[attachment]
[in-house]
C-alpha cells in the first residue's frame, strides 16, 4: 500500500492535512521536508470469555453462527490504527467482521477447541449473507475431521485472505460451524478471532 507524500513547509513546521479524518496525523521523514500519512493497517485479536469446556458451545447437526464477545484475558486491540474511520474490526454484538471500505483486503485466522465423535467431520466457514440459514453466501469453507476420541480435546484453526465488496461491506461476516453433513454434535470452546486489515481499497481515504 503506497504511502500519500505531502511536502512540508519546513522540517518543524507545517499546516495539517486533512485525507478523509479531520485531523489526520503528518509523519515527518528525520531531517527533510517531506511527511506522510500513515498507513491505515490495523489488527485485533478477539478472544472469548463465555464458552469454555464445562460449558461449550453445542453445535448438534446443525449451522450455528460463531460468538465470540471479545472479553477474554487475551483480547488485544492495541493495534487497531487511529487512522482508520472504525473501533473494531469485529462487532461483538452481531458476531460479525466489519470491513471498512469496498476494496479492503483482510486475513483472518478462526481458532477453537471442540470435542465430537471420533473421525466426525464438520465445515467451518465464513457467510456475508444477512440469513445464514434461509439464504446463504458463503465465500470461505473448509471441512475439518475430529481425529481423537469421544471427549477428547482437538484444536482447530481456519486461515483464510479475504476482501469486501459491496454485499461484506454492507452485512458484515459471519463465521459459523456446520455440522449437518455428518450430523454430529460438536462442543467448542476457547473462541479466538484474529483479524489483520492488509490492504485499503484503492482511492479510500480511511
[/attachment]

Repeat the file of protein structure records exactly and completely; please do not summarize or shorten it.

[in-house]
C-alpha cells in the first residue's frame, strides 16, 4: 500500500492535512521536508470469555453462527490504527467482521477447541449473507475431521485472505460451524478471532 507524500513547509513546521479524518496525523521523514500519512493497517485479536469446556458451545447437526464477545484475558486491540474511520474490526454484538471500505483486503485466522465423535467431520466457514440459514453466501469453507476420541480435546484453526465488496461491506461476516453433513454434535470452546486489515481499497481515504 503506497504511502500519500505531502511536502512540508519546513522540517518543524507545517499546516495539517486533512485525507478523509479531520485531523489526520503528518509523519515527518528525520531531517527533510517531506511527511506522510500513515498507513491505515490495523489488527485485533478477539478472544472469548463465555464458552469454555464445562460449558461449550453445542453445535448438534446443525449451522450455528460463531460468538465470540471479545472479553477474554487475551483480547488485544492495541493495534487497531487511529487512522482508520472504525473501533473494531469485529462487532461483538452481531458476531460479525466489519470491513471498512469496498476494496479492503483482510486475513483472518478462526481458532477453537471442540470435542465430537471420533473421525466426525464438520465445515467451518465464513457467510456475508444477512440469513445464514434461509439464504446463504458463503465465500470461505473448509471441512475439518475430529481425529481423537469421544471427549477428547482437538484444536482447530481456519486461515483464510479475504476482501469486501459491496454485499461484506454492507452485512458484515459471519463465521459459523456446520455440522449437518455428518450430523454430529460438536462442543467448542476457547473462541479466538484474529483479524489483520492488509490492504485499503484503492482511492479510500480511511